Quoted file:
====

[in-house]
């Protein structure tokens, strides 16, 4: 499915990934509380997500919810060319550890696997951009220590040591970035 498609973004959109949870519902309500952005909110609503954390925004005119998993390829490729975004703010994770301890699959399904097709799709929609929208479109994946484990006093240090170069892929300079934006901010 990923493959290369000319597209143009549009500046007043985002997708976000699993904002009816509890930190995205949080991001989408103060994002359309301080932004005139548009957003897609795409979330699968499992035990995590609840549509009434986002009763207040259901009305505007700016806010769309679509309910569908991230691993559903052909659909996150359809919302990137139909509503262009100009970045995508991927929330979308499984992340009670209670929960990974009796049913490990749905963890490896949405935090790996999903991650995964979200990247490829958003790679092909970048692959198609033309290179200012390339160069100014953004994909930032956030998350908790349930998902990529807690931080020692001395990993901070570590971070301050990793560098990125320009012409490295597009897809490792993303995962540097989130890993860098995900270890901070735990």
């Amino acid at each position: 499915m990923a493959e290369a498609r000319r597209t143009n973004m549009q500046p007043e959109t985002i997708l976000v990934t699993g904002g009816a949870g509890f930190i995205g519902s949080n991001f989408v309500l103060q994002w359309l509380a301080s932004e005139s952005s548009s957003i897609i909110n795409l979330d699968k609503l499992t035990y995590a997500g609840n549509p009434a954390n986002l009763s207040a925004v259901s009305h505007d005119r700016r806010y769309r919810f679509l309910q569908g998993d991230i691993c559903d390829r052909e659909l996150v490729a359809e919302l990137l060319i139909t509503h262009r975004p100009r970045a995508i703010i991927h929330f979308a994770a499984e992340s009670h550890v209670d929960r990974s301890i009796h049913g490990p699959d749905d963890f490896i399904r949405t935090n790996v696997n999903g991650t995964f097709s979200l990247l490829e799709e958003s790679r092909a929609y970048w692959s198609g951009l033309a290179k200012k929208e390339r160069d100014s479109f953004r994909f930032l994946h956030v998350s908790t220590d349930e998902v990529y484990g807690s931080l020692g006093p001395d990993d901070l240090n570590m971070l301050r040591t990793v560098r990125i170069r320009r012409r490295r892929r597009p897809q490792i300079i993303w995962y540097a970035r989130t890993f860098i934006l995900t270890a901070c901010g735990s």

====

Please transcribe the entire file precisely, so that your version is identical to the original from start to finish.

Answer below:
[in-house]
């Protein structure tokens, strides 16, 4: 499915990934509380997500919810060319550890696997951009220590040591970035 498609973004959109949870519902309500952005909110609503954390925004005119998993390829490729975004703010994770301890699959399904097709799709929609929208479109994946484990006093240090170069892929300079934006901010 990923493959290369000319597209143009549009500046007043985002997708976000699993904002009816509890930190995205949080991001989408103060994002359309301080932004005139548009957003897609795409979330699968499992035990995590609840549509009434986002009763207040259901009305505007700016806010769309679509309910569908991230691993559903052909659909996150359809919302990137139909509503262009100009970045995508991927929330979308499984992340009670209670929960990974009796049913490990749905963890490896949405935090790996999903991650995964979200990247490829958003790679092909970048692959198609033309290179200012390339160069100014953004994909930032956030998350908790349930998902990529807690931080020692001395990993901070570590971070301050990793560098990125320009012409490295597009897809490792993303995962540097989130890993860098995900270890901070735990």
């Amino acid at each position: 499915m990923a493959e290369a498609r000319r597209t143009n973004m549009q500046p007043e959109t985002i997708l976000v990934t699993g904002g009816a949870g509890f930190i995205g519902s949080n991001f989408v309500l103060q994002w359309l509380a301080s932004e005139s952005s548009s957003i897609i909110n795409l979330d699968k609503l499992t035990y995590a997500g609840n549509p009434a954390n986002l009763s207040a925004v259901s009305h505007d005119r700016r806010y769309r919810f679509l309910q569908g998993d991230i691993c559903d390829r052909e659909l996150v490729a359809e919302l990137l060319i139909t509503h262009r975004p100009r970045a995508i703010i991927h929330f979308a994770a499984e992340s009670h550890v209670d929960r990974s301890i009796h049913g490990p699959d749905d963890f490896i399904r949405t935090n790996v696997n999903g991650t995964f097709s979200l990247l490829e799709e958003s790679r092909a929609y970048w692959s198609g951009l033309a290179k200012k929208e390339r160069d100014s479109f953004r994909f930032l994946h956030v998350s908790t220590d349930e998902v990529y484990g807690s931080l020692g006093p001395d990993d901070l240090n570590m971070l301050r040591t990793v560098r990125i170069r320009r012409r490295r892929r597009p897809q490792i300079i993303w995962y540097a970035r989130t890993f860098i934006l995900t270890a901070c901010g735990s």